Published on September 27th, 2018 | by Rohit Sankar0
The Mohammad Mithun bonus for Bangladesh🕓 Reading time: 3 minutes
Mithun has paid the faith back to the selectors…….
A disciplinary issue with Sabbir Rahman paved the way for Mohammad Mithun’s inclusion in the Asia Cup squad. Sabbir, whose horrendous run of form had attracted criticism from several quarters, assaulted a minor in the crowd during a Rajshahi Division first-class game. His place should perhaps have been under scrutiny way before that but the altercation and a consequent disciplinary action meant that Bangladesh needed some firepower down the order.
Mashrafe Mortaza and Steve Rhodes, the head coach, was pretty clear about what they wanted. They needed a no.6 batsman who could play spin well. Mithun, used as an opener in his previous stint with the national team for shorter formats, was on the back of two half-centuries against Ireland in a five-match series.
Mortaza and Rhodes are believed to have recommended Mithun to the national squad. As per chief selector Minhajul Abedin’s words, “They [Mortaza and Rhodes] wanted Mithun for the No. 6 or 7 batting position, in place of Sabbir.”
It took little time for Mithun to justify his selection. In the opening game against Sri Lanka, he walked in with the side reeling at 1 for two, but virtually three men down due it Tamim’s injury. With Mushfiqur Rahim going strong, Mithun kept his end ticking with boundaries and constant strike rotation.
By the end of his innings, Mithun had made 63 in 68 balls, aiding Rahim in not only resisting Sri Lanka’s surge but fighting back with a counter-attacking knock. The 133-run partnership signalled an end to Sri Lanka’s mesmerising start courtesy Lasith Malinga. Even if Rahim was the architect-in-chief for the final total of 261, Mithun was the one who doused the fire with fire initially.
Fast forward to the virtual knockout game against Pakistan yesterday and Bangladesh were once again in strife at 12/3 after early strikes from Shaheen Afridi and Junaid Khan. Once again pitted in with Rahim, Mithun went about repairing the early damage. Once again, Rahim was pushed to the background as Mithun took centre stage with a flair and flamboyance unforeseen in Bangladesh cricket.
Rahim was constantly in Mithun’s ear with advice but he barely needed any. After wading through the early tricky period, Mithun upped the ante in the company of the former skipper. A 144-run partnership put Bangladesh in the driving seat after they had nearly conceded the game to the Pakistanis on a platter early on.
“He is a very positive guy,” Mushfiqur said of Mithun. “So I can’t tell him to play for the dot balls. I told him to back himself and make sure that in the first five-six overs, we just assess the situation, don’t worry about the run rate. We have from the 11th till 40th overs with one fielder up, and you can easily target one bowler and you can easily have some boundaries over there.”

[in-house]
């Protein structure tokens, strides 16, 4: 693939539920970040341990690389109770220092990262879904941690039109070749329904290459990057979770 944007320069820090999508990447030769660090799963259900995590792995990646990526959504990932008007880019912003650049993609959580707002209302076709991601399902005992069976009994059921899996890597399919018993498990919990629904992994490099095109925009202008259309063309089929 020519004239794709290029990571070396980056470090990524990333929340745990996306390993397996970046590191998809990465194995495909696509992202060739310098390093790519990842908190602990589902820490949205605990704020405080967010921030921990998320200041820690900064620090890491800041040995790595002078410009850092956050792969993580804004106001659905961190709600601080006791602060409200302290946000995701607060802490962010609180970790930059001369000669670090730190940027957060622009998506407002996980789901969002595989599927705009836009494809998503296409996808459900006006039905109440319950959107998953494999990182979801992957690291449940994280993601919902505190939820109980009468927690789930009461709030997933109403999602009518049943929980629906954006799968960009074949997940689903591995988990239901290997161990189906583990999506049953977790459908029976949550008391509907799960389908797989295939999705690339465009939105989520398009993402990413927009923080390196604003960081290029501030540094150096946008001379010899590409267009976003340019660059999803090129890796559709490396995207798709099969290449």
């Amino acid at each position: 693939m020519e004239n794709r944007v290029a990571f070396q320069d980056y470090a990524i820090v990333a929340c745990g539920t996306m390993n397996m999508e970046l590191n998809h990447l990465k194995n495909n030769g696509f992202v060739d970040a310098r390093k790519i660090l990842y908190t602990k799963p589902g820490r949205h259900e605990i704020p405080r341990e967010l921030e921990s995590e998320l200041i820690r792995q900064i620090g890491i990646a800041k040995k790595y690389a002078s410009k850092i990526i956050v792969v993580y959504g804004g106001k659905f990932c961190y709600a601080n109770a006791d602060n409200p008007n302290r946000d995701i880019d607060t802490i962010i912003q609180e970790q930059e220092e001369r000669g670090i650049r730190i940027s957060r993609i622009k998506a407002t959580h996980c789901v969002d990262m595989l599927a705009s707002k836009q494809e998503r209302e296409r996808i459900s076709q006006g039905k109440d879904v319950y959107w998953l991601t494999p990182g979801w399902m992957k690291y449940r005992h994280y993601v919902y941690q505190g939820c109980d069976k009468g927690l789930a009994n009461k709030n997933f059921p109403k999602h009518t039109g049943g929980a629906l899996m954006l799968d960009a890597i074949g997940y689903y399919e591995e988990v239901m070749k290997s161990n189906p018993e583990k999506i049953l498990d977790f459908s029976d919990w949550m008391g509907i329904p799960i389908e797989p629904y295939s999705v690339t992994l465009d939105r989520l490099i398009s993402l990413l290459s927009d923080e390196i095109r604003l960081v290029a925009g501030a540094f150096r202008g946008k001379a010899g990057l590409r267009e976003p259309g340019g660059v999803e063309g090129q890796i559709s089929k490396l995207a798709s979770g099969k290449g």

Despite what the total suggests, the pitch was fairly easy to bat on and Bangladesh, after being pegged back early, could not afford to let the game drift. This was a reprise to what happened in the Lankan game early on and Mithun knew exactly what to do. “I think the wicket was a pretty good one, so no need to take any undue risks. He complimented me very well and I really enjoyed the way I talked with him and batted with him both times,” Mushfiqur said as revealed by ESPNcricinfo.
Bangladesh haven’t had great stability from the lower middle-order aside from Mahmudullah in the past. Sabbir Rahman had his moments in the ODI side but with his returns waning, Bangladesh needed a more reliable option. Mahmudullah was, of course, a permanent but to complement him and Rahim, there had to be a player who could switch gears effortlessly or consolidate if needed. Then arrived Mithun. His confidence was evident from his words before a clash against Afghanistan this Asia Cup.
“They [Rashid Khan and Mujeeb Ur Rahman] are world class bowlers but it is not that they are unplayable,” Mithun was quoted by bdcrictime.com. “Our one-day game is strong, we should not build their spinners up too big in our mind because most of the times that result in a downfall. We need to have a good game plan in place and that should hold us in good stead.”
That kind of confidence from a new guy in the team is quintessential to Bangladesh’s chances against India in the finals. The two teams have faced each other off 23 times in multi-nation tournaments (including tri-series) but Bangladesh have managed just two wins. With Mithun – Rahim – Mahmudullah forming a steady middle-order, Bangladesh have been uber competitive despite the absence of stalwarts – Shakib-al-Hasan and Tamim Iqbal – at crucial junctures.